I don’t believe officials are withholding intel on Stephen Paddock’s motivation for mass murder. I did at first, back when the Las Vegas Gaming Commission revealed that Mr. Paddock had made sixteen $10,000-or-more “transactions” with various casinos — most likely losses — before he opened fire on the crowd below his 32nd floor hotel room. Once I learned that he’d scoped out other, non-Vegas venues for a potential high vantage point attack, I concluded . . .
that even if Mr. Paddock had racked up significant gambling debts, he wasn’t trying to punish Sin City in general or the Mandalay Bay hotel in particular for his presumed penury. A motive that Las Vegas would not want to see the light of day, for obvious reasons.
That said, it would be helpful to know exactly how much money Mr. Paddock lost in the casinos, which casinos [may have] held paper on him, and whether or not he was broke when he killed himself.
Anyway, while I don’t think the authorities are suppressing evidence of Mr. Paddock’s motivations, I’m entirely convinced that the police and hotel are hiding their response to the incident. The ever-changing timeline — no less than three separate versions so far — and the lack of crucial information about the sequence of events within the hotel indicate that there’s something rotten in the city state of Vegas.
Don’t get me wrong: I’m open to the possibility that the conflicting and incomplete information provided by Clark County Sheriff Lombardo to the press is the result of simple gross incompetence — despite (or because of) the Sheriff’s tearful defense of his investigators.
But what are we to make of the disappearance of Mandalay Bay security guard Jesus Campos?
David Hickey, president of the Security, Police, and Fire Professionals of America union, said it had been four days since he last saw Jesus Campos.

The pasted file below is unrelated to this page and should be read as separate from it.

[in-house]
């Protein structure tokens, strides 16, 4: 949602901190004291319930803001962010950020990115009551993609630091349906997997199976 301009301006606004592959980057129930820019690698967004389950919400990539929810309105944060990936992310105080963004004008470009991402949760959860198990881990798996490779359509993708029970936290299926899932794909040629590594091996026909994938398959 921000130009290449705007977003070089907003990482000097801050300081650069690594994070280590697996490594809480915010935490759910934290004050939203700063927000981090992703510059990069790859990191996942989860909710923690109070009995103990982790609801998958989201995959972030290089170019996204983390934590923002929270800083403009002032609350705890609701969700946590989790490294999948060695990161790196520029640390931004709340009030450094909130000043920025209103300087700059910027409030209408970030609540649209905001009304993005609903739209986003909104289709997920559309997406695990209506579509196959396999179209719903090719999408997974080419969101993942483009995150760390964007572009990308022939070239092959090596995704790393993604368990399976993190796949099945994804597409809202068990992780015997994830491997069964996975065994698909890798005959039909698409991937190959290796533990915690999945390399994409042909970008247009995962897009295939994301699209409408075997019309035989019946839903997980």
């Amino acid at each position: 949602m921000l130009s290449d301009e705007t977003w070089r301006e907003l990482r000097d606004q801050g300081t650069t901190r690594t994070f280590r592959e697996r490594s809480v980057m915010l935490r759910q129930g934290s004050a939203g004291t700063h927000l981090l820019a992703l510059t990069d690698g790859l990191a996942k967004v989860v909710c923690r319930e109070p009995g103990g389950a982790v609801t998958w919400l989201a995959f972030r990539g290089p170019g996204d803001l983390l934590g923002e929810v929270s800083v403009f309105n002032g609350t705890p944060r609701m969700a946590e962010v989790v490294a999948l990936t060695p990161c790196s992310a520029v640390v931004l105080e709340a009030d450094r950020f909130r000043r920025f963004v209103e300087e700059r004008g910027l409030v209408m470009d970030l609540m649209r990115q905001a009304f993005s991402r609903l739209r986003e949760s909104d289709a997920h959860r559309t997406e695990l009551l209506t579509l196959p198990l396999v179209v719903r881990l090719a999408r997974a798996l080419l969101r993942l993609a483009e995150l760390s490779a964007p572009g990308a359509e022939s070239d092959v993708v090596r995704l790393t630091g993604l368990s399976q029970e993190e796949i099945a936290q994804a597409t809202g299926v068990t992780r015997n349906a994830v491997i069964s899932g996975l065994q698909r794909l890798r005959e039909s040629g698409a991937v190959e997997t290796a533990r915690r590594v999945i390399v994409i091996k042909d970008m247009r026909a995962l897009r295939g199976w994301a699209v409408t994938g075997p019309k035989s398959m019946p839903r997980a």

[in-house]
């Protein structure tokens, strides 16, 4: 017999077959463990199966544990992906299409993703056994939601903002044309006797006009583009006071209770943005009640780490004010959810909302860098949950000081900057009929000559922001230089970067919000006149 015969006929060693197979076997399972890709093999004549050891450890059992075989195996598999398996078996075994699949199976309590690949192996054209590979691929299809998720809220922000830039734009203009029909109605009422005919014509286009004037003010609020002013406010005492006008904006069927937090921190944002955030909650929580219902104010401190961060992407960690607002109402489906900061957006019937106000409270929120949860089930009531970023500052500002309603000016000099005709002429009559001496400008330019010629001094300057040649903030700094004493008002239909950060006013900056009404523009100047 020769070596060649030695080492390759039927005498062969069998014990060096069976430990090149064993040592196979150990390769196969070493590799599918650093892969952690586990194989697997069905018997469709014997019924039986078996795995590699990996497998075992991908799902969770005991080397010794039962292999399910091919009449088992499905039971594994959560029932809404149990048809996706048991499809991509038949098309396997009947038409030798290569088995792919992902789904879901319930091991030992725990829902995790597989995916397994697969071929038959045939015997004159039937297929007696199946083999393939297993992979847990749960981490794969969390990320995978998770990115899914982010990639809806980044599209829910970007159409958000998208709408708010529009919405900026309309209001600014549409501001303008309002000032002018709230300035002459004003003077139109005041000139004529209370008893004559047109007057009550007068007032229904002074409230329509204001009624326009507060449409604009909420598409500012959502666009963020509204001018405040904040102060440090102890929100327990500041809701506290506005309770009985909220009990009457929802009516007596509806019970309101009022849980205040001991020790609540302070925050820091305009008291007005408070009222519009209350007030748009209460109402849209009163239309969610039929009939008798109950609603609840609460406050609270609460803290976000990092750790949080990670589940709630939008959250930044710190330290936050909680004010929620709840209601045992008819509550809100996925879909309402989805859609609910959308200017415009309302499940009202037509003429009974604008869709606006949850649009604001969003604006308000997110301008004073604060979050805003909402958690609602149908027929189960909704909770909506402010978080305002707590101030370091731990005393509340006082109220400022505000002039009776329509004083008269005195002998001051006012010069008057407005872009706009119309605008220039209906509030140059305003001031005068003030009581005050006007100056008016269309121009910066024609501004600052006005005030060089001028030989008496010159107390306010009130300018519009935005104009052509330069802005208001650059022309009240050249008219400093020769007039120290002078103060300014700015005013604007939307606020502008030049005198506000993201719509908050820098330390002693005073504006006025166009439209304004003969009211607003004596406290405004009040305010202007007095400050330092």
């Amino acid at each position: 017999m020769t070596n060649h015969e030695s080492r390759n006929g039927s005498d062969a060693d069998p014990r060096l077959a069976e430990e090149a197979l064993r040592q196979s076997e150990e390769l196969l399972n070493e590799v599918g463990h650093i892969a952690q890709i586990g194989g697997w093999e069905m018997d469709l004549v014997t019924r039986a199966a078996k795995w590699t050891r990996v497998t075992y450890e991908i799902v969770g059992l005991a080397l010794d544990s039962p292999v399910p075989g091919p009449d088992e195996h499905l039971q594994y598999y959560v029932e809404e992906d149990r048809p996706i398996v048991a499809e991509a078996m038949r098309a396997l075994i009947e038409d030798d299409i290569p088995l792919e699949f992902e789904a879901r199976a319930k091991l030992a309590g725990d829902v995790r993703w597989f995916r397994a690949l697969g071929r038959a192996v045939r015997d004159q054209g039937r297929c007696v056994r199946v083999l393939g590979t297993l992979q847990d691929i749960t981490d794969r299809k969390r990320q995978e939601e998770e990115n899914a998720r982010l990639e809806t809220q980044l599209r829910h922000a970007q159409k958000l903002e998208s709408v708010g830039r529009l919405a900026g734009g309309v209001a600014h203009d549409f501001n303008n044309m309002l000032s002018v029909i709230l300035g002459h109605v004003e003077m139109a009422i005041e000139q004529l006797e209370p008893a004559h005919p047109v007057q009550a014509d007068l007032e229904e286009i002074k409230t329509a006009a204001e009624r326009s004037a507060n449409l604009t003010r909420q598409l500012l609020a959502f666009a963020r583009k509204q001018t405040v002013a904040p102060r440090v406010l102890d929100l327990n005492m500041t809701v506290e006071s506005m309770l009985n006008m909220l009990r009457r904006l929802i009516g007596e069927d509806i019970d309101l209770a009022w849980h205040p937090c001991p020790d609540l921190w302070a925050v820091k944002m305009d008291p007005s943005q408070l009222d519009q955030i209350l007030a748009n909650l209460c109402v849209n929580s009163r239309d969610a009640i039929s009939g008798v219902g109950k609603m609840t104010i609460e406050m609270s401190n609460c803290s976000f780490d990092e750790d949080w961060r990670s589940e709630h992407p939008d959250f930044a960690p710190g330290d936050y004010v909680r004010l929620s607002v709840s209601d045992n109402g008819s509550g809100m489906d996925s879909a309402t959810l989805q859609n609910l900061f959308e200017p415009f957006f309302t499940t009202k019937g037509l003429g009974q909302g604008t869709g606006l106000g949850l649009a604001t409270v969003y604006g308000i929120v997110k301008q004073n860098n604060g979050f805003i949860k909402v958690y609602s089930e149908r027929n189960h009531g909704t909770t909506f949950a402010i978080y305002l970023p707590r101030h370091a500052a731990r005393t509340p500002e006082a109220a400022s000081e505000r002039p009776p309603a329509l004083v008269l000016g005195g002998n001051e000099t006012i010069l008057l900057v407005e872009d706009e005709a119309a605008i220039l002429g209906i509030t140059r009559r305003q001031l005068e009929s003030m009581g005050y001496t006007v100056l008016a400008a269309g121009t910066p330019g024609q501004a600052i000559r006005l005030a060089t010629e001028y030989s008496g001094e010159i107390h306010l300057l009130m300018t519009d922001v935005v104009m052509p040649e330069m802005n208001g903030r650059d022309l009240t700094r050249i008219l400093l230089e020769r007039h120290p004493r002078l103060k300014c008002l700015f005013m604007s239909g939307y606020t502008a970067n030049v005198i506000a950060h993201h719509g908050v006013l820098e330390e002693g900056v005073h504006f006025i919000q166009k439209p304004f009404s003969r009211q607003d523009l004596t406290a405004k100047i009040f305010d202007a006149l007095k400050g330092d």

“We have had no contact with him…. Clearly, somebody knows where he is,” he said.
Hickey said he was with Campos on Thursday, coordinating a series of interviews that the guard was scheduled to give about the attack. They included appearances on the Sean Hannity show on Fox, as well as news shows on CNN, CBS, ABC and NBC. Campos was staying in a suite in a [unnamed] Las Vegas hotel, Hickey said.
Hickey [above] said he was attending a meeting with MGM representatives in one room of the suite as Campos waited with a security guard — hired by MGM — and another union member in the living room.
When the meeting ended about 2 p.m., Hickey said Campos was no longer in the room.
“When I got in touch with the other [unnamed] union member, I was told Campos was taken to the Quick Care health clinic, Hickey said. He didn’t hear from the guard afterward and announced to a scrum of reporters that night that Campos had canceled interviews.
Multiple requests from Fox News for SPFPA to comment on the matter were not returned Monday.
As you know, Mr. Campos was the security guard who approached shooter Stephen Paddock’s room on the 32nd floor of the Mandalay Bay hotel after Paddock opened fire. I mean, six minutes before he opened fire. Or was that forty seconds before?
Those are the three accounts of Mr. Campos’ encounter with Mr Paddock. The first was based on God knows what. Sheriff Lombardo says he based the second “official” timeline on erroneously recorded written information in a security log book. The third timeline was initially provided by the hotel’s owners, then confirmed by Sheriff Lombardo citing a time stamp on Campos’ cell phone.
Bottom line: we need to hear from Mr. Campos himself what happened on that horrible, fateful night. Only we can’t, can we? Or can we? snopes.com reports that the Las Vegas police’s Information Officer told them that Mr. Campos isn’t missing.
LVMPD officer Larry Hadfield [below] told us that Campos is not missing, and reiterated that Paddock had no accomplices when he rained bullets down on the Route 91 Harvest Festival. Hadfield told us, flat-out:
[Campos] is not missing. He’s not under arrest. We tell people what we know. If they don’t believe it but they’re going to believe whatever web site, then I don’t know what else to tell you.
So Mr. Campos got cold feet on his media appearances. He’s holed up, not pushing up cacti somewhere in the Nevada desert. But he can’t stay stum forever.
There are some 604 direct victims of Mr. Paddock’s attack, and literally thousands who can justifiably claim mental anguish. One way or another, they will be represented in court. Mr. Campos’s testimony about the Mandalay Bay hotel’s reaction to the shooter on the 32nd floor could cost — or save — MGM billions of dollars.
Watch this space.